A massive winter storm system pummeled the eastern United States in late January 2016, with two low-pressure systems merging into a potent nor’easter that dropped heavy snow from Virginia to New England. By late afternoon on January 23, snowfall totals were approaching records in several states, and hurricane-force winds were battering the coastlines and leading to serious flooding. The storm was expected to continue through the morning of January 24.
The Visible Infrared Imaging Radiometer Suite (VIIRS) on the Suomi NPP satellite acquired this image of the storm system at 2:15 a.m. Eastern Standard Time (07:15 Universal Time) on January 23, 2016. It was composed through the use of the VIIRS “day-night band,” which detects faint light signals such as city lights, moonlight, airglow, and auroras. In the image, the clouds are lit from above by the nearly full Moon and from below by the lights of the heavily populated East Coast. The city lights are blurred in places by cloud cover.
Jeff Halverson, a University of Maryland meteorologist, summarized the storm system in The Washington Post:
Combine a very energetic jet stream disturbance with warm, Gulf Stream water, a deep sub-freezing air layer, and tropical moisture, and what you get is an East Coast snowstorm for the record books. The storm is called a nor’easter, or coastal low—a wintertime breed of mid-latitude cyclone powered by contrasting air temperatures. The Arctic air mass that recently invaded the mid-Atlantic, combined with an unseasonably warm Gulf Stream just offshore, will provide the necessary temperature contrast.
Snow totals have topped 30 inches (76 centimeters) in at least four states, and at least 12 inches (30 centimeters) have been recorded at locations in eight states, with many more hours left to the storm. Snowfall rates reached as high as three inches per hour, and blizzard warnings were in effect from Virginia to Massachusetts through January 24. As of 2:30 p.m. EST on January 23, the National Weather Service reported snow totals of 40 inches (101 cm) in Glengary, West Virginia, 33 inches (84 cm) in Frederick, Maryland, 23.5 inches (60 cm) at Dulles Airport 23.5 inches, and 16.2 inches (41.1 cm) at the National Zoo in Washington.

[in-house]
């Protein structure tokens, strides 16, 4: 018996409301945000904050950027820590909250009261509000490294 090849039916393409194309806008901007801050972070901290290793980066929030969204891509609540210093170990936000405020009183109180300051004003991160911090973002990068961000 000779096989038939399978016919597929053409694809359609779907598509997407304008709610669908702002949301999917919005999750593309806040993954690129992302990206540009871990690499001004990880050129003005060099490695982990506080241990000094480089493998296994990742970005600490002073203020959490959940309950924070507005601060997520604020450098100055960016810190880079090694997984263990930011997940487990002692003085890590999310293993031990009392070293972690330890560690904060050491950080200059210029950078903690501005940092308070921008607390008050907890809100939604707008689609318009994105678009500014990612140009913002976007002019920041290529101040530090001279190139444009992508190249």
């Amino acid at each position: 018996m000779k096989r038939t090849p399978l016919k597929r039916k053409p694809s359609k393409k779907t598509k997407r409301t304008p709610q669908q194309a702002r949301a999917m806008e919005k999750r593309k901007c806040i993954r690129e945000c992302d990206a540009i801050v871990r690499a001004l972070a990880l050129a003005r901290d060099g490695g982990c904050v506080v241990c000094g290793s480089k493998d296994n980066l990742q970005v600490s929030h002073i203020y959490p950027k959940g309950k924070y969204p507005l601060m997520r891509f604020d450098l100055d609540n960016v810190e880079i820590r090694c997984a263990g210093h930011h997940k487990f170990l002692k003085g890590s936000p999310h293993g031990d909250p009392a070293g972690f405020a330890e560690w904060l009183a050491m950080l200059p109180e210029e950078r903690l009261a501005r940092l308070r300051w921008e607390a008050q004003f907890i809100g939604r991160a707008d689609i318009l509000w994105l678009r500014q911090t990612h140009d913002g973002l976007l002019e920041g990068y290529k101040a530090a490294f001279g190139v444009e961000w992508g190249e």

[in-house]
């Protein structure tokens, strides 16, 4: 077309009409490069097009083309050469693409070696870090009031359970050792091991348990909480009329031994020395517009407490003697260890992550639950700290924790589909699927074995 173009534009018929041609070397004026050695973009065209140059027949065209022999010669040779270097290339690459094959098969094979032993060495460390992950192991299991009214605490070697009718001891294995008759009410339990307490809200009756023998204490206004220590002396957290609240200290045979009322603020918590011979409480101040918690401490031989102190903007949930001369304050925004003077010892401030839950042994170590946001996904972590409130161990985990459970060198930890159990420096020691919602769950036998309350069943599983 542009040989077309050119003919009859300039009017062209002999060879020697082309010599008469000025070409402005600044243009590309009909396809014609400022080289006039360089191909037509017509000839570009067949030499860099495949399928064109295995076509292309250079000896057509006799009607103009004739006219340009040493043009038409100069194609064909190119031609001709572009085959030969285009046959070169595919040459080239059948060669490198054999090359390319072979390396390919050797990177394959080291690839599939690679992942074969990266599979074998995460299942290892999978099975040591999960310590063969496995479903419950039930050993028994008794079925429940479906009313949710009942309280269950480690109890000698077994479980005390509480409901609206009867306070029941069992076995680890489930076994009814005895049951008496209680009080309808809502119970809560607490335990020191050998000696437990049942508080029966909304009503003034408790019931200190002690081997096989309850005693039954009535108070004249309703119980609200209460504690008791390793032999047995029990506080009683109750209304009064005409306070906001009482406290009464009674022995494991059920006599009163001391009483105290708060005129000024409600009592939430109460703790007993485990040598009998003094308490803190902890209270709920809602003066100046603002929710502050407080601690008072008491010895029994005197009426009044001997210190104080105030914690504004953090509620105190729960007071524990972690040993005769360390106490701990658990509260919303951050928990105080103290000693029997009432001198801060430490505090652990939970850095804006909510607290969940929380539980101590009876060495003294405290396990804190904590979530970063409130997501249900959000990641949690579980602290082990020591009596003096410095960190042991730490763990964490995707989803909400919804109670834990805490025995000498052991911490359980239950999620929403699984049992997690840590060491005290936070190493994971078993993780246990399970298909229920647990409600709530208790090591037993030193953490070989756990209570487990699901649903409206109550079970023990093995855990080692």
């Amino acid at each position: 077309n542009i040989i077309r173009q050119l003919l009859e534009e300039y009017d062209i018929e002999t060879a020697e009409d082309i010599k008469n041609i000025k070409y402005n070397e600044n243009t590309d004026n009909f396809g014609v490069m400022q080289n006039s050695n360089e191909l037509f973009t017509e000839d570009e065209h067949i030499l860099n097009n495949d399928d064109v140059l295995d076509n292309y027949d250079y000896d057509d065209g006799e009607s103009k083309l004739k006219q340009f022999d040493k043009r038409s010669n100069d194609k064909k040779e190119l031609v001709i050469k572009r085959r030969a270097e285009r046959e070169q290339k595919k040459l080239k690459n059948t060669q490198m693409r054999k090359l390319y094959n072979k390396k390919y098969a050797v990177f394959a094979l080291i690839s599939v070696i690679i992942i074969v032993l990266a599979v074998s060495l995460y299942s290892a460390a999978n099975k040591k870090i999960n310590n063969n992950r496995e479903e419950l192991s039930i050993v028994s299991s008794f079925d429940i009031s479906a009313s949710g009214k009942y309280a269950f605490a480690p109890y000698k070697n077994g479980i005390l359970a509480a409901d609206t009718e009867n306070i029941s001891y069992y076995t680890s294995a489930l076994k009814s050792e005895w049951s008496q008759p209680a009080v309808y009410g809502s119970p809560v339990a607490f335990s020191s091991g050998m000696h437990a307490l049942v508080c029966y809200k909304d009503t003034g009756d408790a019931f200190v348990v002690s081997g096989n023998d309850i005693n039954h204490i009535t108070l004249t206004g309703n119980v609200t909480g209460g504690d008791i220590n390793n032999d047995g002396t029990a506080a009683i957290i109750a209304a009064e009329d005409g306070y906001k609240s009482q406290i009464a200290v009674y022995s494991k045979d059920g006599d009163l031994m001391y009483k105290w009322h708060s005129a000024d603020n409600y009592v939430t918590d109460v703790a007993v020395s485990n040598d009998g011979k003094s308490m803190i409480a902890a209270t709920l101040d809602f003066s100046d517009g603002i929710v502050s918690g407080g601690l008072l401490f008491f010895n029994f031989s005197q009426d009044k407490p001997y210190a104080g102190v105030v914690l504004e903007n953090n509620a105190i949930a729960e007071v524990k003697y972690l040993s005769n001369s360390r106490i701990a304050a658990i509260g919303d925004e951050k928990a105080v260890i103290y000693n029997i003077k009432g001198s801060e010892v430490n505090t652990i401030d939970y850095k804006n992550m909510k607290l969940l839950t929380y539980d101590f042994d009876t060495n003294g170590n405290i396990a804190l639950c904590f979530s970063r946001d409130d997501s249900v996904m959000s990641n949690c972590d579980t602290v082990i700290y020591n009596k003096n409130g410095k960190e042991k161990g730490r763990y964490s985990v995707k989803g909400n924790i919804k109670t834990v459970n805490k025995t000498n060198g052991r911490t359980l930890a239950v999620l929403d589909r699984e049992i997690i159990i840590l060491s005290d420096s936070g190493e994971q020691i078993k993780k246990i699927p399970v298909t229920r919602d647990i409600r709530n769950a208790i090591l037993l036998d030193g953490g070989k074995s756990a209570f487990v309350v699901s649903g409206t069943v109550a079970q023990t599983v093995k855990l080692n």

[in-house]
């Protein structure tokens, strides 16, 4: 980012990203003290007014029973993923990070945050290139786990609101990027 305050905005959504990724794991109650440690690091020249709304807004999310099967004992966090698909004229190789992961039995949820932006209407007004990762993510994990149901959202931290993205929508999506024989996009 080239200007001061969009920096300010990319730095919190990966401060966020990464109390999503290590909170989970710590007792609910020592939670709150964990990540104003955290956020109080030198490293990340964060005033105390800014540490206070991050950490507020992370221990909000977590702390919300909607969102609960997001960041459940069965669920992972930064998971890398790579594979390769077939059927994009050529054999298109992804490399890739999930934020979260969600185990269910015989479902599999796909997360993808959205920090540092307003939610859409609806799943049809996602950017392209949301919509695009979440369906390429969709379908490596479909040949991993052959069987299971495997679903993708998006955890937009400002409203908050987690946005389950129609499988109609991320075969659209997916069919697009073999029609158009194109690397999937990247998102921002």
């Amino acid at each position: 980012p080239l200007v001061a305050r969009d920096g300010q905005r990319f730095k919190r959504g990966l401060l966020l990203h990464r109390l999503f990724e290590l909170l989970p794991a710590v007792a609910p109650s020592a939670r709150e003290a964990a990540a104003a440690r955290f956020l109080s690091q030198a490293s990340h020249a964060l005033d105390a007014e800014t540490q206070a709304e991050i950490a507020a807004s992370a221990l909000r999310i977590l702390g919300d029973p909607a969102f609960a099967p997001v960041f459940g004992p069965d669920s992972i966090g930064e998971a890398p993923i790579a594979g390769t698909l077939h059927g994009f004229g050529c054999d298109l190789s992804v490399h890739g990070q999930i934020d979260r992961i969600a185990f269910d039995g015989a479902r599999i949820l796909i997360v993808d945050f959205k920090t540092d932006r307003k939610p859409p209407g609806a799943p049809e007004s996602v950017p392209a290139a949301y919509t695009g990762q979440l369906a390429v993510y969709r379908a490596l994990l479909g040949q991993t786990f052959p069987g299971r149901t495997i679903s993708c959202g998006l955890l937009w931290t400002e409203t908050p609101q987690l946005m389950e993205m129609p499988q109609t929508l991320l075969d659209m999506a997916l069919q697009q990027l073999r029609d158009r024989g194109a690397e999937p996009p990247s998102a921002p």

Locations closer to the coast, such as Norfolk, Virginia, saw just one to two inches of snowfall, but dealt with wind gusts of 75 miles per hour. A peak gust of 85 mph was reported at Assateague Island, Virginia. The strong winds over the Atlantic Ocean piled up seawater along the shore, which was already high due to the full Moon. The combination caused coastal flooding near Cape May and Ocean City, New Jersey, and at Lewes, Delaware, where waters rose to 9.27 feet, sending a four foot storm surge onshore.
According to various news reports, at least eight people have died storm-related deaths, and thousands spent a night stranded in cars and trucks on highways in Pennsylvania and Kentucky. At least 9,500 flights have been canceled, and citizens have been ordered to stay off the roads in some cities and towns.
Overnight on January 23, astronaut Scott Kelly captured a photograph of lightning within the system.
References and Related Reading
- Capital Weather Gang, via The Washington Post (2016, January 23) Why this incredible, ‘textbook’ snowstorm is so potent. Accessed January 23, 2016.
- Capital Weather Gang, via The Washington Post (2016, January 22) This snowstorm was easy to predict. Here’s why that’s not normal. Accessed January 23, 2016.
- The Weather Channel (2016, January 23) Winter Storm Jonas Bringing Peak Impacts to Mid-Atlantic and Northeast Saturday; Blizzard Warnings from D.C. to New York City. Accessed January 23, 2016.
- WunderBlog at Weather Underground (2016, January 22) Historic Snowstorm Takes Aim on Mid-Atlantic. Accessed January 23, 2016.
NASA image by Jeff Schmaltz and Joshua Stevens, LANCE/EOSDIS Rapid Response. Caption by Mike Carlowicz.
- Suomi NPP - VIIRS